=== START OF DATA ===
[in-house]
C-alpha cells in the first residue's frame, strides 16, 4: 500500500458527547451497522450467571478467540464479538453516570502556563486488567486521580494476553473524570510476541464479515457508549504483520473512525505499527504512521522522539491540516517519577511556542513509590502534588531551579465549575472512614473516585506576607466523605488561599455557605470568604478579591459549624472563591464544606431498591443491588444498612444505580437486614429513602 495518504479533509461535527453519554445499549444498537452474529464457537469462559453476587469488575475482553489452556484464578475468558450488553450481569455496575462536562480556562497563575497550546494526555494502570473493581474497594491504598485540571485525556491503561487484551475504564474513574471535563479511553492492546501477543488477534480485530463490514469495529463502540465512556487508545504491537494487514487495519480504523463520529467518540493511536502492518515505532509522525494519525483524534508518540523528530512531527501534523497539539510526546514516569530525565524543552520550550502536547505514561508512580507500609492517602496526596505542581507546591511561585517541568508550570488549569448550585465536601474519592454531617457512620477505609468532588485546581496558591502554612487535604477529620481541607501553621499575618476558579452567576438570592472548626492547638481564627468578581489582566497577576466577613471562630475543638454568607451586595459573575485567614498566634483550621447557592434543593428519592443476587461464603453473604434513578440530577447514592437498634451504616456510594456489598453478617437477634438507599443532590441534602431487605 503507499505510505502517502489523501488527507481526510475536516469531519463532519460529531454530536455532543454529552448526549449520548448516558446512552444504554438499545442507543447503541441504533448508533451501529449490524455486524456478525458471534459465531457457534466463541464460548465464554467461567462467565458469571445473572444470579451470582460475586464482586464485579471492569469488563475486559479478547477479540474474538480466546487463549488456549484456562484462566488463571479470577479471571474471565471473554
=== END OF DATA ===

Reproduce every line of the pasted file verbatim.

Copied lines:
[in-house]
C-alpha cells in the first residue's frame, strides 16, 4: 500500500458527547451497522450467571478467540464479538453516570502556563486488567486521580494476553473524570510476541464479515457508549504483520473512525505499527504512521522522539491540516517519577511556542513509590502534588531551579465549575472512614473516585506576607466523605488561599455557605470568604478579591459549624472563591464544606431498591443491588444498612444505580437486614429513602 495518504479533509461535527453519554445499549444498537452474529464457537469462559453476587469488575475482553489452556484464578475468558450488553450481569455496575462536562480556562497563575497550546494526555494502570473493581474497594491504598485540571485525556491503561487484551475504564474513574471535563479511553492492546501477543488477534480485530463490514469495529463502540465512556487508545504491537494487514487495519480504523463520529467518540493511536502492518515505532509522525494519525483524534508518540523528530512531527501534523497539539510526546514516569530525565524543552520550550502536547505514561508512580507500609492517602496526596505542581507546591511561585517541568508550570488549569448550585465536601474519592454531617457512620477505609468532588485546581496558591502554612487535604477529620481541607501553621499575618476558579452567576438570592472548626492547638481564627468578581489582566497577576466577613471562630475543638454568607451586595459573575485567614498566634483550621447557592434543593428519592443476587461464603453473604434513578440530577447514592437498634451504616456510594456489598453478617437477634438507599443532590441534602431487605 503507499505510505502517502489523501488527507481526510475536516469531519463532519460529531454530536455532543454529552448526549449520548448516558446512552444504554438499545442507543447503541441504533448508533451501529449490524455486524456478525458471534459465531457457534466463541464460548465464554467461567462467565458469571445473572444470579451470582460475586464482586464485579471492569469488563475486559479478547477479540474474538480466546487463549488456549484456562484462566488463571479470577479471571474471565471473554